The Writes Of Autumn


Sun Dial

“I cannot endure to waste anything so precious as autumnal sunshine by staying in the house.”
— Nathaniel Hawthorne, The American Notebooks

Now that the new school year has started, reading — both books and blogs — is one of those joys that get pushed aside.  But I’ve decided to make the effort.  That’s why I picked up Colm Toibin’s The Testament of Mary, a short book that tackles a very big subject: the latter years of the Blessed Mother.

In between her recollections of her actions during her Son’s life, there was one passage that jumped from the page, a paragraph that captured me at this change of seasons.

“I do not often leave the house.  I am careful and watchful; now that the days are shorter and the nights are cold, when I look out the windows I have begun to notice something that surprises me and holds me.  There is a richness in the light.  It is as if, in becoming scarce, in knowing that it has less time to spread its gold over where we are, it lets loose something more intense, something that is filled with shivering clarity.”

Why was Mary staying in the house?  Why was light so important to her?  Could it be that Mary suffered from Seasonal Affect Disorder, also known as SAD?  I know I do.  When the sun goes down, my SAD goes up.

"I would rather sit on a pumpkin, and have it all to myself, than be crowded on a velvet cushion." -- Henry David Thoreau

“I would rather sit on a pumpkin, and have it all to myself, than be crowded on a velvet cushion.”
— Henry David Thoreau

Autumn has only begun, but now that Joe and I have closed the pool, I already find myself wanting to hibernate, to lament the loss of daylight — and there is still so much to do in the garden.  Leaves holding on to branches have yet to fall and be raked.  Beds filled with end-of-summer blooms need to be cleaned.  And let’s not overlook the tender tropicals that need to be dug and tucked away for the winter.

All this SAD-ness from someone who enjoys many of fall’s offerings: oversized sweaters and bejeweled leaves and crispy air.  But by the time I return home from work, with the shadows made quite long by a rapidly setting sun, I find that I do not want to venture outside.   I want to curl up with a blanket and a book and wait patiently for spring.

"In autumn, don't go to jewelers to see gold; go to the parks!" -- Mehmet Murat ildan

“In autumn, don’t go to jewelers to see gold; go to the parks!”
— Mehmet Murat ildan

At about this same time, I visited my friend Carla’s blog, The Heartbeat Girl, a wonderful site that is honest, observant, and humorous — written through the eyes of a true Jersey Girl.  In a recent post, she wrote of fall, offering a few suggestions on how to make living a part of the dying season.  Although each of her ideas were a reminder to run outside and celebrate the changes, her number 5 has stayed with me:

“Be blue.  I am not a climatologist, so I’m unaware of any scientific background to what I’m about to say: The fall sky is not the same sky you see in spring or summer.  Step outside and take it in, be in it . . .”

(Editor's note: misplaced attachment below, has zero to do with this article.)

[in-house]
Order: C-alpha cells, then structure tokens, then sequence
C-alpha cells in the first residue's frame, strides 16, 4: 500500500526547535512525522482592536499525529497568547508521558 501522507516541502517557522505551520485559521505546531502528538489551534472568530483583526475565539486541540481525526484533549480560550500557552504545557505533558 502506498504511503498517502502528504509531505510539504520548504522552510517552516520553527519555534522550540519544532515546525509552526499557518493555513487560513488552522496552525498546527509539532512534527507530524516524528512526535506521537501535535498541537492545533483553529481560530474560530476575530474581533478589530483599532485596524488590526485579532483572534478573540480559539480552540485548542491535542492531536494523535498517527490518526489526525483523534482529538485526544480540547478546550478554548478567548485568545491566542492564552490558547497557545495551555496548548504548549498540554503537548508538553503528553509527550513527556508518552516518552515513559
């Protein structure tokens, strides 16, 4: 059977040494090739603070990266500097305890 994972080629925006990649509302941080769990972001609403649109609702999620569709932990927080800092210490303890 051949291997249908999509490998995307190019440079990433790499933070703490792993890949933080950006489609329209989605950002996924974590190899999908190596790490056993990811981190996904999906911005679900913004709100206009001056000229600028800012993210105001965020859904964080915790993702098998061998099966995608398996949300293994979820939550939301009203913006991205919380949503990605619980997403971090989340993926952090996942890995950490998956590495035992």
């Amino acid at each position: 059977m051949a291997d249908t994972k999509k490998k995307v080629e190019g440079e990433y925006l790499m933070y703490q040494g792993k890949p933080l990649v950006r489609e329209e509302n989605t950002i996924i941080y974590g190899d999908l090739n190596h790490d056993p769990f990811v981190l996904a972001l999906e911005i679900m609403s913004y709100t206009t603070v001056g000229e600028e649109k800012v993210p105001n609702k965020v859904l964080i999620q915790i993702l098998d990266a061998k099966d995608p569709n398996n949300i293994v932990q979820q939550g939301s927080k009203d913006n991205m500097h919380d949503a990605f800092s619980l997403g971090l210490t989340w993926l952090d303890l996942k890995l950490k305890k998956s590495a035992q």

"I'm so glad I live in a world where there are Octobers." -- L.M. Montgomery, Anne of Green Gables

“I’m so glad I live in a world where there are Octobers.”
— L.M. Montgomery, Anne of Green Gables

And so I find myself looking upward and wondering: Could blue be the antidote for the blues?

My friend was correct in her number 5.  There is no other blue like autumn blue.   In fact, there is also no other red like autumn red, no other gold like autumn gold — no other anything like autumn anything.

Where does all this take me?  To my sadness that summer is gone, to my finding autumn joy, to my celebration of rest for the weary garden and gardener, and to my complete gratitude that others have taken the time to put to paper (or textbox) such beautiful heartfelt words.

"Autumn is a second spring, where every leaf is a flower."  -- Albert Camus

“Autumn is a second spring, where every leaf is a flower.”
— Albert Camus

With all this talk of authors and writing, now seems like the perfect time to announce the winner of The Victorian Garden giveaway.  As in the past, I created an Excel spreadsheet with the names of the entrants.  This gave me a range, which I then inputted at Random.org, where a number in that range was selected  . . . well, randomly.

The winner is:

Number 10 on my spreadsheet, also known as Debra, who also happens to be the woman behind the stress-relieving blog Breathe Lighter.  Congratulations!  I will be in touch via email to get your mailing address.

"October, baptize me with leaves! Swaddle me in corduroy and nurse me with split pea soup.  October, tuck tiny candy bars in my pockets and carve my smile into a thousand pumpkins.  O autumn!  O teakettle!  O grace!"  -- Rainbow Rowell, Attachments

“October, baptize me with leaves! Swaddle me in corduroy and nurse me with split pea soup.
October, tuck tiny candy bars in my pockets and carve my smile into a thousand pumpkins.
O autumn! O teakettle! O grace!”
— Rainbow Rowell, Attachments

27 thoughts on “The Writes Of Autumn

  1. I totally agree, the sky is a different intense blue. I have taken pictures of trees, skies and my roof. Ha. It’s the best way for me to capture that special color.